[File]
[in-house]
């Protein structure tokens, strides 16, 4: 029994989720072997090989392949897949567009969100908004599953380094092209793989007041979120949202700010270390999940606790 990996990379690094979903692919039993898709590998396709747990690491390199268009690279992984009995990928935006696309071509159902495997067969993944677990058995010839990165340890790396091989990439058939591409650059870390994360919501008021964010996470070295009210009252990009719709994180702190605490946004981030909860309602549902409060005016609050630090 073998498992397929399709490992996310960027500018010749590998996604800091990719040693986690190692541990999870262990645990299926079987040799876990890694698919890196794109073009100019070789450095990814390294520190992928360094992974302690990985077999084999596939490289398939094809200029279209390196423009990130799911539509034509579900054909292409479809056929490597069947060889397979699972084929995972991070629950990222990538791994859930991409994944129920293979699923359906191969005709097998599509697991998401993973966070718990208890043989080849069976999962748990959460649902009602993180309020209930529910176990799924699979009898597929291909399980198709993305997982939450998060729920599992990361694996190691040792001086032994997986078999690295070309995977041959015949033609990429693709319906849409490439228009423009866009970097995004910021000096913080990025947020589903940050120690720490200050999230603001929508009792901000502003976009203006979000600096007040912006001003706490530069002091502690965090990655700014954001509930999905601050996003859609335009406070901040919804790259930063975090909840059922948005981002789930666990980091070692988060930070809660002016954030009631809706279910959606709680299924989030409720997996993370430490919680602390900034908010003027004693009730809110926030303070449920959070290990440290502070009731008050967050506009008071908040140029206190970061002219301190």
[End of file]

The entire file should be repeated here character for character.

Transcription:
[in-house]
């Protein structure tokens, strides 16, 4: 029994989720072997090989392949897949567009969100908004599953380094092209793989007041979120949202700010270390999940606790 990996990379690094979903692919039993898709590998396709747990690491390199268009690279992984009995990928935006696309071509159902495997067969993944677990058995010839990165340890790396091989990439058939591409650059870390994360919501008021964010996470070295009210009252990009719709994180702190605490946004981030909860309602549902409060005016609050630090 073998498992397929399709490992996310960027500018010749590998996604800091990719040693986690190692541990999870262990645990299926079987040799876990890694698919890196794109073009100019070789450095990814390294520190992928360094992974302690990985077999084999596939490289398939094809200029279209390196423009990130799911539509034509579900054909292409479809056929490597069947060889397979699972084929995972991070629950990222990538791994859930991409994944129920293979699923359906191969005709097998599509697991998401993973966070718990208890043989080849069976999962748990959460649902009602993180309020209930529910176990799924699979009898597929291909399980198709993305997982939450998060729920599992990361694996190691040792001086032994997986078999690295070309995977041959015949033609990429693709319906849409490439228009423009866009970097995004910021000096913080990025947020589903940050120690720490200050999230603001929508009792901000502003976009203006979000600096007040912006001003706490530069002091502690965090990655700014954001509930999905601050996003859609335009406070901040919804790259930063975090909840059922948005981002789930666990980091070692988060930070809660002016954030009631809706279910959606709680299924989030409720997996993370430490919680602390900034908010003027004693009730809110926030303070449920959070290990440290502070009731008050967050506009008071908040140029206190970061002219301190």